This was one of most entertaining games I'd ever seen during "The Quest", as Joe Pavelski opened the scoring for San Jose just 12 seconds after the puck was dropped.  The game was hard-fought right from the start, even if these two teams from opposing coasts aren't really known for being rivals.  The second half of the first period saw four goals in a five-minute span, three from Washington to give them a 3-2 lead going into the intermission.  The second period was more of the same, as the teams traded goals back and forth - Washington captain Alex Ovechkin had scored in each period so far, and the Capitals once again went to their locker room with a one-goal lead, this time by the score of 5-4.

We snuck out during the second period to get our obligatory picture with the mascot, but got back to our seats for the thrilling finale.  Ovechkin completed his hat trick for the home team early in the third period, as Washington held a precarious two-goal lead, only to see the Sharks cut the lead in half on Tomas Hertl's second goal of the game with less than ten minutes remaining.

The rest of the game was incredibly tense, even more so when San Jose pulled their goalie in the final minute and Evander Kane knotted the score with less than a second to go!  The overtime period was all-too-brief, with Hertl notching a hat-trick of his own less than two minutes in, as the Sharks escaped with an amazing 7-6 victory.  Whew!


We used our final day in Washington as a chance to see the attractions that we'd missed up to that point, beginning with the U.S. Bureau of Engraving and Printing, which offers an excellent tour to show how our currency is made.  From there, we ventured back to the National Mall to see the monuments devoted to Thomas Jefferson, Franklin Roosevelt and Martin Luther King Jr.

Our final stop in Washington was the Folger Shakespeare Library, which offers not only a great collection of artifacts from The Bard, but also hosts performances of his plays throughout the year.  It serves as a research library as well, which means the area designated for tourists was somewhat limited but still impressive.

And just like that - our time in the nation's capital had come to an end.  Chad left first, with Donna dropping him off at the airport on Wednesday night for his return to Los Angeles.  Charlene and I would depart in the morning, as we had our wonderful Airbnb host take us to a rental car facility near the airport for the remaining leg of our journey.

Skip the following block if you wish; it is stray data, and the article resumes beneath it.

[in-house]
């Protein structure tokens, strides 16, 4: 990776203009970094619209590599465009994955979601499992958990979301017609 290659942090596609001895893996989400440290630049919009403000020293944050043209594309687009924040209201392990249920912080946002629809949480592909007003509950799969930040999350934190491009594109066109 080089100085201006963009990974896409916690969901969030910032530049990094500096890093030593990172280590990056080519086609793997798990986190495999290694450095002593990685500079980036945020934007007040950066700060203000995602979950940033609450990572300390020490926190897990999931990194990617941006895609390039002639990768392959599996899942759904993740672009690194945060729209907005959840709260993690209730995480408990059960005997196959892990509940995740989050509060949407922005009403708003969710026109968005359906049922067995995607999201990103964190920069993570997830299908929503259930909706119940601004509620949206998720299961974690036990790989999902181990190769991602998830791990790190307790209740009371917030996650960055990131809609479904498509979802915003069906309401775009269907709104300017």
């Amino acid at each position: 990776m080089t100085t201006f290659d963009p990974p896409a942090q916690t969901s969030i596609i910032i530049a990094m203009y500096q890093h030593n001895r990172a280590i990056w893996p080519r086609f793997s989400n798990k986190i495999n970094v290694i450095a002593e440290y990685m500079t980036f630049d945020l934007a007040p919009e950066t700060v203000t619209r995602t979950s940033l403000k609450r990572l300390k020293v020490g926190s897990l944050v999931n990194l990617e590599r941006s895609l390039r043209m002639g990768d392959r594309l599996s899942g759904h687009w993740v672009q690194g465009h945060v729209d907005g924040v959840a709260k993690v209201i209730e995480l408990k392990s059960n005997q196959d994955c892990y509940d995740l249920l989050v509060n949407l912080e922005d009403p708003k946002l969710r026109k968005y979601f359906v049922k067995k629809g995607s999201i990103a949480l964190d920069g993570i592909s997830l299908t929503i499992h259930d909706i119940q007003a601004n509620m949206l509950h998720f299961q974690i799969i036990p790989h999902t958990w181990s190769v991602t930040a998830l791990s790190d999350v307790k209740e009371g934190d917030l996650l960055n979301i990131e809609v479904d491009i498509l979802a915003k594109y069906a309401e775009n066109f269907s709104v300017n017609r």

A steady rainstorm awaited us as we made the drive to see the state capitol building in Annapolis, Maryland.  Of particular interest to my wife and I was the statue of Revolutionary War hero Baron de Kalb located outside the Maryland State House - though we are not related to the Baron whatsoever, it's still fun to see my last name inscribed in stone!

I'm always impressed by state capitol buildings from any of the original 13 colonies, as there is so much history on display.  In addition to Maryland, I noticed that the capital of Delaware was within a relatively short drive, so I thought it would be fun to visit two capital cities in one day!  Of course, we couldn't leave Maryland without having crab cakes, so we stopped at a local gastropub called Buddy's Crabs & Ribs to grab a quick lunch before heading out on our rain-soaked drive across the state line.

We arrived in Dover early enough in the afternoon to visit three specific spots within close proximity: the current and former state capitol buildings, Legislative Hall and the Old State House, as well as the Johnson Victrola Museum, dedicated to the history of the iconic record player.  It was fun to kill a few hours walking around the First State Heritage Park, as the rain slowly let up around us.

The rest of the evening would see us cross into our third state of the day, as we had a hotel reservation in Gettysburg, Pennsylvania.  The final day of our trip would commence in a matter of hours...


We woke up early and began with a visit to the historic Gettysburg National Military Park.  The battlefield itself was closed off due to the government shutdown, but we were still able to enjoy the sights at the Museum and Visitor Center.  It was a sobering testament to the horrors of war, highlighted by the riveting cyclorama that depicted the events of the battle in vivid detail - I highly recommend both the museum and cyclorama for anyone interested.

The Pennsylvania State Capitol in Harrisburg was our next stop, and I was immediately in awe of the unique green dome at the top of the building.  I feel like many of these capitols have a tendency to resemble each other in several ways, but this one had a style all its own and is probably my favorite to have visited so far.

As is often the case, there was a nearby museum dedicated to the history of the state, and it was great way to spend the afternoon.  The State Museum of Pennsylvania was packed with terrific exhibits, educating us on the construction of the lengthy Pennsylvania Turnpike, as well as the life of William Penn.

The final city on the tour was Allentown, the legendary iron producer from the Industrial Revolution, famously honored in the classic Billy Joel song.  Our stay was brief, as we grabbed a quick bite at a diner just off the freeway and went straight to see the AHL's Lehigh Valley Phantoms at the beautiful PPL Center, easily one of the most impressive minor league rinks I've ever seen.  The crowd was passionate and raucous, I got a picture with the mascot, and we witnessed a great game between the Phantoms and the Laval Rocket (AHL affiliates of the Philadelphia Flyers and Montreal Canadiens, respectively).  What a perfect way to wrap up the trip!

Incredibly exhausted, we returned to Gettysburg then flew back to Los Angeles the following morning.  Mid-Atlantic Mission: Accomplished!!


Sadly, there were no shot glasses for sale at either the Washington Capitals OR Lehigh Valley Phantoms games, so I had to wait until I got home to buy this awesome Stanley Cup Champions glass online.


We complete "The Quest" with a massive trip to the Northeast, traversing five states in a span of nine days...